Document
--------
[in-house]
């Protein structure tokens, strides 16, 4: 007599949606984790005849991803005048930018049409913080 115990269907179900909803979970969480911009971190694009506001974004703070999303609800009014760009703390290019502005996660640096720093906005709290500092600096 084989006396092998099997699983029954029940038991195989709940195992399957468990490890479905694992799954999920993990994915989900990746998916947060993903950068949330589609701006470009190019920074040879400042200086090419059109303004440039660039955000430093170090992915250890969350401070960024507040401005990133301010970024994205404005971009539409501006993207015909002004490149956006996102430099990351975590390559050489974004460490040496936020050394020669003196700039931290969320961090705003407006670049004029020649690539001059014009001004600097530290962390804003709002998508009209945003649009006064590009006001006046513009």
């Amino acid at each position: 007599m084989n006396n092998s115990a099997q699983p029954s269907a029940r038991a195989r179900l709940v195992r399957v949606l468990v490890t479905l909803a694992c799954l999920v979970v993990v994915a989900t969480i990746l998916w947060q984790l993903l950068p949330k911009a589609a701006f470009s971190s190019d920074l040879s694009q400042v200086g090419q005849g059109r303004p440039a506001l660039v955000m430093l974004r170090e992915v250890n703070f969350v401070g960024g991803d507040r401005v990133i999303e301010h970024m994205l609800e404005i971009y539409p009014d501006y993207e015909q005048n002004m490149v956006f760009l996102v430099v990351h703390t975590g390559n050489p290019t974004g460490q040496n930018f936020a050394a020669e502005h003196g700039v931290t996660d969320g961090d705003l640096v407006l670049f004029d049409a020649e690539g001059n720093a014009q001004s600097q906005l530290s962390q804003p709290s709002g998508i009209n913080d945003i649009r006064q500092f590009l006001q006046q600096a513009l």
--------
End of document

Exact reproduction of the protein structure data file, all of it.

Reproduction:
[in-house]
């Protein structure tokens, strides 16, 4: 007599949606984790005849991803005048930018049409913080 115990269907179900909803979970969480911009971190694009506001974004703070999303609800009014760009703390290019502005996660640096720093906005709290500092600096 084989006396092998099997699983029954029940038991195989709940195992399957468990490890479905694992799954999920993990994915989900990746998916947060993903950068949330589609701006470009190019920074040879400042200086090419059109303004440039660039955000430093170090992915250890969350401070960024507040401005990133301010970024994205404005971009539409501006993207015909002004490149956006996102430099990351975590390559050489974004460490040496936020050394020669003196700039931290969320961090705003407006670049004029020649690539001059014009001004600097530290962390804003709002998508009209945003649009006064590009006001006046513009």
């Amino acid at each position: 007599m084989n006396n092998s115990a099997q699983p029954s269907a029940r038991a195989r179900l709940v195992r399957v949606l468990v490890t479905l909803a694992c799954l999920v979970v993990v994915a989900t969480i990746l998916w947060q984790l993903l950068p949330k911009a589609a701006f470009s971190s190019d920074l040879s694009q400042v200086g090419q005849g059109r303004p440039a506001l660039v955000m430093l974004r170090e992915v250890n703070f969350v401070g960024g991803d507040r401005v990133i999303e301010h970024m994205l609800e404005i971009y539409p009014d501006y993207e015909q005048n002004m490149v956006f760009l996102v430099v990351h703390t975590g390559n050489p290019t974004g460490q040496n930018f936020a050394a020669e502005h003196g700039v931290t996660d969320g961090d705003l640096v407006l670049f004029d049409a020649e690539g001059n720093a014009q001004s600097q906005l530290s962390q804003p709290s709002g998508i009209n913080d945003i649009r006064q500092f590009l006001q006046q600096a513009l």